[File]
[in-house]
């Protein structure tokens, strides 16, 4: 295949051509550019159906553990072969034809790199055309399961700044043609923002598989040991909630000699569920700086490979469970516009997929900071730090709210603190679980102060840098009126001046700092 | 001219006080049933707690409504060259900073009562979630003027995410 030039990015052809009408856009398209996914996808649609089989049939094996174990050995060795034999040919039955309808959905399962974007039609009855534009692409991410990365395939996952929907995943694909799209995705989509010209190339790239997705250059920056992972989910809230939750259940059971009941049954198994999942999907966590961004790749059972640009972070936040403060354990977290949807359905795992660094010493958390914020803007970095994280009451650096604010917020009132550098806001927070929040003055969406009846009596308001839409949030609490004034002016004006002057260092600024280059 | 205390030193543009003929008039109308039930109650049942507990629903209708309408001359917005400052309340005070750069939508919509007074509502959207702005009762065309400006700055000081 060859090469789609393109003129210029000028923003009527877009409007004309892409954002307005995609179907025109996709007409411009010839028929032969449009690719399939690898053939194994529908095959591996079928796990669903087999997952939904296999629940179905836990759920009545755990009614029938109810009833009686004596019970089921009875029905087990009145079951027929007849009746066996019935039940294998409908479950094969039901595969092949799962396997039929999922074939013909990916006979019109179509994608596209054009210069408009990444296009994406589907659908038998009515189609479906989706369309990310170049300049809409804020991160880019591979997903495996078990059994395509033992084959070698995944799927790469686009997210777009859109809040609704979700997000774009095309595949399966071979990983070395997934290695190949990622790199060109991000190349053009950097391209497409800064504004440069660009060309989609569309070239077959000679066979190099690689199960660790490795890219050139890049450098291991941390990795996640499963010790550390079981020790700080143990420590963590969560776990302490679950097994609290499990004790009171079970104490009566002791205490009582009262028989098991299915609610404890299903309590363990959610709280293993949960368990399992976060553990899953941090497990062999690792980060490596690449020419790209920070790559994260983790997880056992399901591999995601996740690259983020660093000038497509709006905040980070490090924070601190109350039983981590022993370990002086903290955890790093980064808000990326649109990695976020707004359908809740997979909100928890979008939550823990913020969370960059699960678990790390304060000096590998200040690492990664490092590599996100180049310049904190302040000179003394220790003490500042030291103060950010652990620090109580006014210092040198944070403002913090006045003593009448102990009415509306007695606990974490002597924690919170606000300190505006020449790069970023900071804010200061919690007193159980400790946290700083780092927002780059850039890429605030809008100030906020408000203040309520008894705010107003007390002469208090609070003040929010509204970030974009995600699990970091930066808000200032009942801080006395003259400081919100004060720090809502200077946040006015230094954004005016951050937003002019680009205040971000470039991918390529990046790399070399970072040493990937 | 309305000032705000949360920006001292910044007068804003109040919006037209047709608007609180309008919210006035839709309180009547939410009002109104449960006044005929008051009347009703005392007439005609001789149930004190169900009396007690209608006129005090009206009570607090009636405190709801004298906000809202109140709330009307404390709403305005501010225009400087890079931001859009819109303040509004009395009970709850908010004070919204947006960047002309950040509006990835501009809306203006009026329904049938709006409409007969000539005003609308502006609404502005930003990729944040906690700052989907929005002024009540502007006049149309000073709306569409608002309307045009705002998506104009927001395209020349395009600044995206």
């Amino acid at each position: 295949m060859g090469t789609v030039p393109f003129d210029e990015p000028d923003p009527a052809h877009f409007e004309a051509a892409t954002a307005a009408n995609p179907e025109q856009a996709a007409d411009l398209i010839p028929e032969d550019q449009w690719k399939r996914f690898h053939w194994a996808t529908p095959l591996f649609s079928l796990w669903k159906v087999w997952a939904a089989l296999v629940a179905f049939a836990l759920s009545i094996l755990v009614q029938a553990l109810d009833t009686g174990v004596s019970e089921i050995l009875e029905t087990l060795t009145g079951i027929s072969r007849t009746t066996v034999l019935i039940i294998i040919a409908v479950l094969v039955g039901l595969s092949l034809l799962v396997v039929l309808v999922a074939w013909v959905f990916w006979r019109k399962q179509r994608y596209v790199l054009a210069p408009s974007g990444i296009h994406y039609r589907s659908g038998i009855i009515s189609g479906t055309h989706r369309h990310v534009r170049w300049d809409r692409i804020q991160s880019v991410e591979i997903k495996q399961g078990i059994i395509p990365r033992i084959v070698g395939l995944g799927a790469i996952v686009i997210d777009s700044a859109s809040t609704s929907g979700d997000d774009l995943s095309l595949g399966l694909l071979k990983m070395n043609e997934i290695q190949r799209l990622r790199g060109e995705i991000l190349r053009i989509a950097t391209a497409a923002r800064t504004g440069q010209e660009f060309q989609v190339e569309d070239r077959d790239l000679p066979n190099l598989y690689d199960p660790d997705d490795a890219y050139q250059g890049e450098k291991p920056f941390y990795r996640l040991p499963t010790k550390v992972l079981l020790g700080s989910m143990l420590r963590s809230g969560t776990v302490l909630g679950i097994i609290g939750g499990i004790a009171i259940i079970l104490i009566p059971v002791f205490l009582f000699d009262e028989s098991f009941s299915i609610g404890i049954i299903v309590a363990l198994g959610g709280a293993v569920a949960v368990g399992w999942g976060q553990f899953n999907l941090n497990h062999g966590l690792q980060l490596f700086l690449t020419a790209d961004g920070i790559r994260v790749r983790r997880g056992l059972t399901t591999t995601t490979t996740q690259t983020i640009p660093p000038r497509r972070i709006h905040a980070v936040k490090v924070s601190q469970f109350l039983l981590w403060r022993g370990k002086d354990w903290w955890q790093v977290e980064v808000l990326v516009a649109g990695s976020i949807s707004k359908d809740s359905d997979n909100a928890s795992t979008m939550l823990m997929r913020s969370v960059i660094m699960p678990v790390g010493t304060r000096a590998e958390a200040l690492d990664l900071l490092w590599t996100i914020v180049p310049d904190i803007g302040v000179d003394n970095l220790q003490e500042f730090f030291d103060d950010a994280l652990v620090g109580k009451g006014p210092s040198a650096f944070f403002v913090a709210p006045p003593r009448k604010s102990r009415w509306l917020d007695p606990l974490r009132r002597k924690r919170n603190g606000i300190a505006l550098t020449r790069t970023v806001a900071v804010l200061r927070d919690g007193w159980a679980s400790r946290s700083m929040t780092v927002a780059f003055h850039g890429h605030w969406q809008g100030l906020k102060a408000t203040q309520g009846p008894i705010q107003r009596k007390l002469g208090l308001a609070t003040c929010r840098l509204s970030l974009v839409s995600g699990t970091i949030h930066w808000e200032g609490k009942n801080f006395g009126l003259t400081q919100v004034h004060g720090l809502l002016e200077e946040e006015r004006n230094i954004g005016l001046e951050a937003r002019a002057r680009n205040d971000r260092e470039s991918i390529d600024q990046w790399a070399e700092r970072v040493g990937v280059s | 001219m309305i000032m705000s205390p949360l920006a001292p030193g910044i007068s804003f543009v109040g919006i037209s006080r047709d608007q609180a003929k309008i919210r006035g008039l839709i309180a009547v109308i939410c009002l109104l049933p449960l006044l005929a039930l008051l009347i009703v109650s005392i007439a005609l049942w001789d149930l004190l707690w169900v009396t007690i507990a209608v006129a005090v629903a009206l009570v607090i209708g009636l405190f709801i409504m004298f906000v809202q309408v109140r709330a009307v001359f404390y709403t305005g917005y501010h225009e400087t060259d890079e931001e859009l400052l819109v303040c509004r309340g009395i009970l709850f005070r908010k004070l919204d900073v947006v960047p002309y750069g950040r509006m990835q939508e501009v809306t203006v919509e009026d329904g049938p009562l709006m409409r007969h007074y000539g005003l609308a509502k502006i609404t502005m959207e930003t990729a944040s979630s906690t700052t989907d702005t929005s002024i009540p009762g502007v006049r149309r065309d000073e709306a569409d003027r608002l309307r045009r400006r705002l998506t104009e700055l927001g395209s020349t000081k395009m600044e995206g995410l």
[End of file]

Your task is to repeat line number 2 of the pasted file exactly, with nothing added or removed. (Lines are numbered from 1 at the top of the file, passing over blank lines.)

């Protein structure tokens, strides 16, 4: 295949051509550019159906553990072969034809790199055309399961700044043609923002598989040991909630000699569920700086490979469970516009997929900071730090709210603190679980102060840098009126001046700092 | 001219006080049933707690409504060259900073009562979630003027995410 030039990015052809009408856009398209996914996808649609089989049939094996174990050995060795034999040919039955309808959905399962974007039609009855534009692409991410990365395939996952929907995943694909799209995705989509010209190339790239997705250059920056992972989910809230939750259940059971009941049954198994999942999907966590961004790749059972640009972070936040403060354990977290949807359905795992660094010493958390914020803007970095994280009451650096604010917020009132550098806001927070929040003055969406009846009596308001839409949030609490004034002016004006002057260092600024280059 | 205390030193543009003929008039109308039930109650049942507990629903209708309408001359917005400052309340005070750069939508919509007074509502959207702005009762065309400006700055000081 060859090469789609393109003129210029000028923003009527877009409007004309892409954002307005995609179907025109996709007409411009010839028929032969449009690719399939690898053939194994529908095959591996079928796990669903087999997952939904296999629940179905836990759920009545755990009614029938109810009833009686004596019970089921009875029905087990009145079951027929007849009746066996019935039940294998409908479950094969039901595969092949799962396997039929999922074939013909990916006979019109179509994608596209054009210069408009990444296009994406589907659908038998009515189609479906989706369309990310170049300049809409804020991160880019591979997903495996078990059994395509033992084959070698995944799927790469686009997210777009859109809040609704979700997000774009095309595949399966071979990983070395997934290695190949990622790199060109991000190349053009950097391209497409800064504004440069660009060309989609569309070239077959000679066979190099690689199960660790490795890219050139890049450098291991941390990795996640499963010790550390079981020790700080143990420590963590969560776990302490679950097994609290499990004790009171079970104490009566002791205490009582009262028989098991299915609610404890299903309590363990959610709280293993949960368990399992976060553990899953941090497990062999690792980060490596690449020419790209920070790559994260983790997880056992399901591999995601996740690259983020660093000038497509709006905040980070490090924070601190109350039983981590022993370990002086903290955890790093980064808000990326649109990695976020707004359908809740997979909100928890979008939550823990913020969370960059699960678990790390304060000096590998200040690492990664490092590599996100180049310049904190302040000179003394220790003490500042030291103060950010652990620090109580006014210092040198944070403002913090006045003593009448102990009415509306007695606990974490002597924690919170606000300190505006020449790069970023900071804010200061919690007193159980400790946290700083780092927002780059850039890429605030809008100030906020408000203040309520008894705010107003007390002469208090609070003040929010509204970030974009995600699990970091930066808000200032009942801080006395003259400081919100004060720090809502200077946040006015230094954004005016951050937003002019680009205040971000470039991918390529990046790399070399970072040493990937 | 309305000032705000949360920006001292910044007068804003109040919006037209047709608007609180309008919210006035839709309180009547939410009002109104449960006044005929008051009347009703005392007439005609001789149930004190169900009396007690209608006129005090009206009570607090009636405190709801004298906000809202109140709330009307404390709403305005501010225009400087890079931001859009819109303040509004009395009970709850908010004070919204947006960047002309950040509006990835501009809306203006009026329904049938709006409409007969000539005003609308502006609404502005930003990729944040906690700052989907929005002024009540502007006049149309000073709306569409608002309307045009705002998506104009927001395209020349395009600044995206």